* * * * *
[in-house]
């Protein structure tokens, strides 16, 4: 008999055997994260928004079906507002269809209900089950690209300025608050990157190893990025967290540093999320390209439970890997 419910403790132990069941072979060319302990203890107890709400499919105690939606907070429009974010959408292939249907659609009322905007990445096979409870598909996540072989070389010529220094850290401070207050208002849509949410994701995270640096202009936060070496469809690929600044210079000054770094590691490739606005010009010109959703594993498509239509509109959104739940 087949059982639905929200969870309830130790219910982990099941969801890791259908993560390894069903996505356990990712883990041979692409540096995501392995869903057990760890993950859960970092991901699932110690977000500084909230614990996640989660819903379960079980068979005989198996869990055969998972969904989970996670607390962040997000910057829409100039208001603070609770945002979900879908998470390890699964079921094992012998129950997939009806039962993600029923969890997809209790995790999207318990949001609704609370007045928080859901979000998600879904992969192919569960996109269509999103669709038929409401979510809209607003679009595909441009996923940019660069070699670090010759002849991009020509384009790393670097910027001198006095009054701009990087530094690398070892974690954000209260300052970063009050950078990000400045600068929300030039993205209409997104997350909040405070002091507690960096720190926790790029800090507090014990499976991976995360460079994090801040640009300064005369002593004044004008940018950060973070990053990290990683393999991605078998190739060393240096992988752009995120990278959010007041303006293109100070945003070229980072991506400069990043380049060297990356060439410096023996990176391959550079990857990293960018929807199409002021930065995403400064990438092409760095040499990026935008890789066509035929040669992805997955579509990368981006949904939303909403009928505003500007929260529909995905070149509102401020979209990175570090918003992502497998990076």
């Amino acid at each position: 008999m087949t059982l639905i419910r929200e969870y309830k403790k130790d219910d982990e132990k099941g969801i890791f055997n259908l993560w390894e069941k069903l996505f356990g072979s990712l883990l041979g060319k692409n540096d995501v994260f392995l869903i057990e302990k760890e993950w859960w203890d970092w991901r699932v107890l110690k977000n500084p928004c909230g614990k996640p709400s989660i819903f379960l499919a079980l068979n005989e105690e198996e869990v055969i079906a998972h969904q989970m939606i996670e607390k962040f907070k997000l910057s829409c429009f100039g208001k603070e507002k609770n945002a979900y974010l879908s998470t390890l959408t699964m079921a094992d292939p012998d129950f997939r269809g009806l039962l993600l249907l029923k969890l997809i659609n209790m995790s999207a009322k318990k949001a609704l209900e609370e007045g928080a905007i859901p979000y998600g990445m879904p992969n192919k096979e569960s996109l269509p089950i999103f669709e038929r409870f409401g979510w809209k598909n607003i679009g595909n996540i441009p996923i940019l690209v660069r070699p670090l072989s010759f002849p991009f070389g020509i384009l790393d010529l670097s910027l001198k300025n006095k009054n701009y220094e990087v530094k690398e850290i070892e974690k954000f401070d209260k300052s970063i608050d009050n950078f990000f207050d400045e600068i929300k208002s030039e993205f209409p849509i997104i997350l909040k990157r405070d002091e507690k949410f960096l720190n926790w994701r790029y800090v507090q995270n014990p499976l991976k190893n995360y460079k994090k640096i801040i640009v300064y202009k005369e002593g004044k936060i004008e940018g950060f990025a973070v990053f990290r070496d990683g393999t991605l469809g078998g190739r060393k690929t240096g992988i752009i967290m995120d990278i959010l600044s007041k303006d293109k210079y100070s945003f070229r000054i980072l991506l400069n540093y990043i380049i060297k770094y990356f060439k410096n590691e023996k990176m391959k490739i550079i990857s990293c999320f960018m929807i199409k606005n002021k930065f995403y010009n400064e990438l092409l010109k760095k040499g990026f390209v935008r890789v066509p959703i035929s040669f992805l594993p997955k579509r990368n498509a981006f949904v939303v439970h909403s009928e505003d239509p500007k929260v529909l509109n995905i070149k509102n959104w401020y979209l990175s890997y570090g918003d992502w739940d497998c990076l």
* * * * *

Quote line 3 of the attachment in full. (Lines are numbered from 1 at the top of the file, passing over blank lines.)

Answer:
């Amino acid at each position: 008999m087949t059982l639905i419910r929200e969870y309830k403790k130790d219910d982990e132990k099941g969801i890791f055997n259908l993560w390894e069941k069903l996505f356990g072979s990712l883990l041979g060319k692409n540096d995501v994260f392995l869903i057990e302990k760890e993950w859960w203890d970092w991901r699932v107890l110690k977000n500084p928004c909230g614990k996640p709400s989660i819903f379960l499919a079980l068979n005989e105690e198996e869990v055969i079906a998972h969904q989970m939606i996670e607390k962040f907070k997000l910057s829409c429009f100039g208001k603070e507002k609770n945002a979900y974010l879908s998470t390890l959408t699964m079921a094992d292939p012998d129950f997939r269809g009806l039962l993600l249907l029923k969890l997809i659609n209790m995790s999207a009322k318990k949001a609704l209900e609370e007045g928080a905007i859901p979000y998600g990445m879904p992969n192919k096979e569960s996109l269509p089950i999103f669709e038929r409870f409401g979510w809209k598909n607003i679009g595909n996540i441009p996923i940019l690209v660069r070699p670090l072989s010759f002849p991009f070389g020509i384009l790393d010529l670097s910027l001198k300025n006095k009054n701009y220094e990087v530094k690398e850290i070892e974690k954000f401070d209260k300052s970063i608050d009050n950078f990000f207050d400045e600068i929300k208002s030039e993205f209409p849509i997104i997350l909040k990157r405070d002091e507690k949410f960096l720190n926790w994701r790029y800090v507090q995270n014990p499976l991976k190893n995360y460079k994090k640096i801040i640009v300064y202009k005369e002593g004044k936060i004008e940018g950060f990025a973070v990053f990290r070496d990683g393999t991605l469809g078998g190739r060393k690929t240096g992988i752009i967290m995120d990278i959010l600044s007041k303006d293109k210079y100070s945003f070229r000054i980072l991506l400069n540093y990043i380049i060297k770094y990356f060439k410096n590691e023996k990176m391959k490739i550079i990857s990293c999320f960018m929807i199409k606005n002021k930065f995403y010009n400064e990438l092409l010109k760095k040499g990026f390209v935008r890789v066509p959703i035929s040669f992805l594993p997955k579509r990368n498509a981006f949904v939303v439970h909403s009928e505003d239509p500007k929260v529909l509109n995905i070149k509102n959104w401020y979209l990175s890997y570090g918003d992502w739940d497998c990076l």